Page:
374We set the maximum number of function evaluations to 400. 398We set the maximum number of function evaluations to 400.
375The initial simplex is a regular simplex with length unity. 399The initial simplex is a regular simplex with length unity.
@@ -379,8 +403,9 @@ optimization.
379 403
380\lstset{language=scilabscript} 404\lstset{language=scilabscript}
381\begin{lstlisting} 405\begin{lstlisting}
406a = 100;
382function y = quadratic (x) 407function y = quadratic (x)
383 y = 100 * x(1)^2 + x(2)^2; 408 y = a * x(1)^2 + x(2)^2;
384endfunction 409endfunction
385nm = nmplot_new (); 410nm = nmplot_new ();
386nm = nmplot_configure(nm,"-numberofvariables",2); 411nm = nmplot_configure(nm,"-numberofvariables",2);
@@ -405,9 +430,9 @@ nm = nmplot_destroy(nm);
405 430
406 431
407The numerical results are presented in table \ref{fig-spendley-numexp1-table}, 432The numerical results are presented in table \ref{fig-spendley-numexp1-table},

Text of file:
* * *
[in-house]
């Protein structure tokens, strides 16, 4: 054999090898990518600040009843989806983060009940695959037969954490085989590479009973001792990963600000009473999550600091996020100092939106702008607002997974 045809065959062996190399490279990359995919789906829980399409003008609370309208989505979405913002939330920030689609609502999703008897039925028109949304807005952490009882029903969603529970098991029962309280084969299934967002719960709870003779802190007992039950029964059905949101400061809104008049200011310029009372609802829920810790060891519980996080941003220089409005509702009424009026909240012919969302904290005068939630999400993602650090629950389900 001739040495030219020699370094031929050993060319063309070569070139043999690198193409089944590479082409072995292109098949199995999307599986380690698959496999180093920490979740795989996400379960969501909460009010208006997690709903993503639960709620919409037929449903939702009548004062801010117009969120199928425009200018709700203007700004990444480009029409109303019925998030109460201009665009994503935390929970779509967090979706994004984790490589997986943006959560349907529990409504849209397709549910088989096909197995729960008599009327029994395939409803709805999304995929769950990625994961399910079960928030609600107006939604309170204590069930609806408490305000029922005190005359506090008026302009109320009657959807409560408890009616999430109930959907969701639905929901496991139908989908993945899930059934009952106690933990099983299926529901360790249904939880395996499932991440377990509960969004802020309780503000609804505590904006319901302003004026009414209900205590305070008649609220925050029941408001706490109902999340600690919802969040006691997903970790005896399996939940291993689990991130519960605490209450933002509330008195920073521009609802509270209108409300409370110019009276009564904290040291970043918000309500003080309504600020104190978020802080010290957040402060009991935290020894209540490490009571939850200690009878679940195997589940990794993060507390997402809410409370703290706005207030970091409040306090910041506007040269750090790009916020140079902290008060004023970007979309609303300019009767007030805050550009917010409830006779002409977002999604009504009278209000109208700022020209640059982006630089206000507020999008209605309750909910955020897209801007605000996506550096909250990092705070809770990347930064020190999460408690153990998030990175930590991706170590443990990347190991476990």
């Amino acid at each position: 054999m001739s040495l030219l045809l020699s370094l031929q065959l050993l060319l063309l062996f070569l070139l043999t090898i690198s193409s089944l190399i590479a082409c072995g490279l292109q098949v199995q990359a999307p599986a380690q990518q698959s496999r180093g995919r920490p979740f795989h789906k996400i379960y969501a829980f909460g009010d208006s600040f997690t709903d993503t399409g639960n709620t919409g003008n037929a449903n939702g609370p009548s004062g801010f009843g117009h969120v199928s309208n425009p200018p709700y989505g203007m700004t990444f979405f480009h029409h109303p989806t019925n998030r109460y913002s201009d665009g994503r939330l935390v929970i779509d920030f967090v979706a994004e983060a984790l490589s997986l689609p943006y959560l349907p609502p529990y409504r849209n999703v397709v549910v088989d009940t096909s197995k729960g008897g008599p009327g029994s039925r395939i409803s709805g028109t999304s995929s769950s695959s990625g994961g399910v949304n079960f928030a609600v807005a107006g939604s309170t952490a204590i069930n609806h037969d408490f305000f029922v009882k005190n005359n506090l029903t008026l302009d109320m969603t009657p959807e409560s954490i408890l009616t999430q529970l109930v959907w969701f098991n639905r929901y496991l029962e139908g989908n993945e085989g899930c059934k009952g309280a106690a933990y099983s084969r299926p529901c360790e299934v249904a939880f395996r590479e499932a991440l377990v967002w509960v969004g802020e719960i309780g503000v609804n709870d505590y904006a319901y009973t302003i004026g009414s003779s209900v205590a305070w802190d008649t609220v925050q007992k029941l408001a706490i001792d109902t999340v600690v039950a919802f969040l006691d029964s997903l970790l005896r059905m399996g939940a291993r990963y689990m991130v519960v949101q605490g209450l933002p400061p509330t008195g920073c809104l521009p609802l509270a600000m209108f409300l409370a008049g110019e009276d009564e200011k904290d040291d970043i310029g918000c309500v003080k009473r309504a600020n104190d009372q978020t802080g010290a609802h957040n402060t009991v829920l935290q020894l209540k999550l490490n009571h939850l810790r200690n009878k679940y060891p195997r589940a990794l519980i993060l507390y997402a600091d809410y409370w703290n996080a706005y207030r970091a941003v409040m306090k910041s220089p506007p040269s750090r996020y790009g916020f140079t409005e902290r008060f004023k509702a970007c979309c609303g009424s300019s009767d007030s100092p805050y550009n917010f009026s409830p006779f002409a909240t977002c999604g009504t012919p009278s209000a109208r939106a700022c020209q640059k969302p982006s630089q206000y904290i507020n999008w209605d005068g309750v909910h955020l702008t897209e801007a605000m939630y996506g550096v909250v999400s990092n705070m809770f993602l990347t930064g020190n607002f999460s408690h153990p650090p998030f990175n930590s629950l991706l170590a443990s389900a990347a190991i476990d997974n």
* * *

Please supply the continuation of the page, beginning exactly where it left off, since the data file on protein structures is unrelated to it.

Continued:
408where the experiment is presented for $a=100$. One can check that the 433where the experiment is presented for $a=100$. We can check that the
409number of function evaluation is equal to its maximum limit, even if the value of the 434number of function evaluations is equal to its maximum limit, even if the value of the
410function at optimum is very inaccurate ($f(x^\star) \approx 0.08$). 435function at optimum is very inaccurate ($f(\bx^\star) \approx 0.08$).
411 436
412\begin{figure}[h] 437\begin{figure}[h]
413\begin{center} 438\begin{center}
@@ -417,11 +442,11 @@ function at optimum is very inaccurate ($f(x^\star) \approx 0.08$).